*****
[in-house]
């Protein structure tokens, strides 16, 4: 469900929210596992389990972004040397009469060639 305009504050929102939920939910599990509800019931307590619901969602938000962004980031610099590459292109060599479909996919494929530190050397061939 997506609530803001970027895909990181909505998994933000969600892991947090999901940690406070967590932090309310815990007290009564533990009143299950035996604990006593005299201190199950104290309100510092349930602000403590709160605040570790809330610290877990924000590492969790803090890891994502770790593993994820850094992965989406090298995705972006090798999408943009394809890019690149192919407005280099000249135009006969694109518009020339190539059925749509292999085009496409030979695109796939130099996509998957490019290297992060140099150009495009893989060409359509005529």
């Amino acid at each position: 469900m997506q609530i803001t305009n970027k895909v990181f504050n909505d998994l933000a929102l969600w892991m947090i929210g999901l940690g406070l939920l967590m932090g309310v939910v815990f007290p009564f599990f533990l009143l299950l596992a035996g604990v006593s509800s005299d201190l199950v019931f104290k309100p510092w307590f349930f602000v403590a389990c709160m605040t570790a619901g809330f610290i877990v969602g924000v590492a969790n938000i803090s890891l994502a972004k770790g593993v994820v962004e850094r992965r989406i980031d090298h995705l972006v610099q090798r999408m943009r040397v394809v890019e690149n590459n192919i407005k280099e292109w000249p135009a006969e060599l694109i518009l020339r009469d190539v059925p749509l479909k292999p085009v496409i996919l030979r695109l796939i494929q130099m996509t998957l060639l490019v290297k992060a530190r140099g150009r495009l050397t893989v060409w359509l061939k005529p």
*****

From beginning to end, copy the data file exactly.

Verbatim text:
[in-house]
């Protein structure tokens, strides 16, 4: 469900929210596992389990972004040397009469060639 305009504050929102939920939910599990509800019931307590619901969602938000962004980031610099590459292109060599479909996919494929530190050397061939 997506609530803001970027895909990181909505998994933000969600892991947090999901940690406070967590932090309310815990007290009564533990009143299950035996604990006593005299201190199950104290309100510092349930602000403590709160605040570790809330610290877990924000590492969790803090890891994502770790593993994820850094992965989406090298995705972006090798999408943009394809890019690149192919407005280099000249135009006969694109518009020339190539059925749509292999085009496409030979695109796939130099996509998957490019290297992060140099150009495009893989060409359509005529």
């Amino acid at each position: 469900m997506q609530i803001t305009n970027k895909v990181f504050n909505d998994l933000a929102l969600w892991m947090i929210g999901l940690g406070l939920l967590m932090g309310v939910v815990f007290p009564f599990f533990l009143l299950l596992a035996g604990v006593s509800s005299d201190l199950v019931f104290k309100p510092w307590f349930f602000v403590a389990c709160m605040t570790a619901g809330f610290i877990v969602g924000v590492a969790n938000i803090s890891l994502a972004k770790g593993v994820v962004e850094r992965r989406i980031d090298h995705l972006v610099q090798r999408m943009r040397v394809v890019e690149n590459n192919i407005k280099e292109w000249p135009a006969e060599l694109i518009l020339r009469d190539v059925p749509l479909k292999p085009v496409i996919l030979r695109l796939i494929q130099m996509t998957l060639l490019v290297k992060a530190r140099g150009r495009l050397t893989v060409w359509l061939k005529p």